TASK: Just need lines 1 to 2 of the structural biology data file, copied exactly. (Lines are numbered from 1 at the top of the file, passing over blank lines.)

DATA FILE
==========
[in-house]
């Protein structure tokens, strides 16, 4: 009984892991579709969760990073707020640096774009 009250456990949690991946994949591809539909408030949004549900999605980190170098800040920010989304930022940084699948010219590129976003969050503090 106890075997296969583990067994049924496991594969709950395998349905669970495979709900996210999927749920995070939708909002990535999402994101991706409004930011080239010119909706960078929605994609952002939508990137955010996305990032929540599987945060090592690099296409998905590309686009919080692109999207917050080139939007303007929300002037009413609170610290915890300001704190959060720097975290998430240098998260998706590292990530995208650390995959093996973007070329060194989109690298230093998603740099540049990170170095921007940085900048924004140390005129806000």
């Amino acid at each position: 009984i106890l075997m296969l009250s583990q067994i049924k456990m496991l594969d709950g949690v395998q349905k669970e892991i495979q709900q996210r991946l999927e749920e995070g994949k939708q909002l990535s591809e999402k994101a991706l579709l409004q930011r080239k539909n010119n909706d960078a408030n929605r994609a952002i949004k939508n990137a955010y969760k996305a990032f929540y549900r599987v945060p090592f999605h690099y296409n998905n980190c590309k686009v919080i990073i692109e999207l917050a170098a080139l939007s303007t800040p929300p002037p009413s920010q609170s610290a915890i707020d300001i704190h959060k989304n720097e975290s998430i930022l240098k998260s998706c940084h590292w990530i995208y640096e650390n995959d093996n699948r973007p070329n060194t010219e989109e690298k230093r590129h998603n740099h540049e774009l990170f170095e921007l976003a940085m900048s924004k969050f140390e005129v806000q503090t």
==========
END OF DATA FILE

[in-house]
């Protein structure tokens, strides 16, 4: 009984892991579709969760990073707020640096774009 009250456990949690991946994949591809539909408030949004549900999605980190170098800040920010989304930022940084699948010219590129976003969050503090 106890075997296969583990067994049924496991594969709950395998349905669970495979709900996210999927749920995070939708909002990535999402994101991706409004930011080239010119909706960078929605994609952002939508990137955010996305990032929540599987945060090592690099296409998905590309686009919080692109999207917050080139939007303007929300002037009413609170610290915890300001704190959060720097975290998430240098998260998706590292990530995208650390995959093996973007070329060194989109690298230093998603740099540049990170170095921007940085900048924004140390005129806000």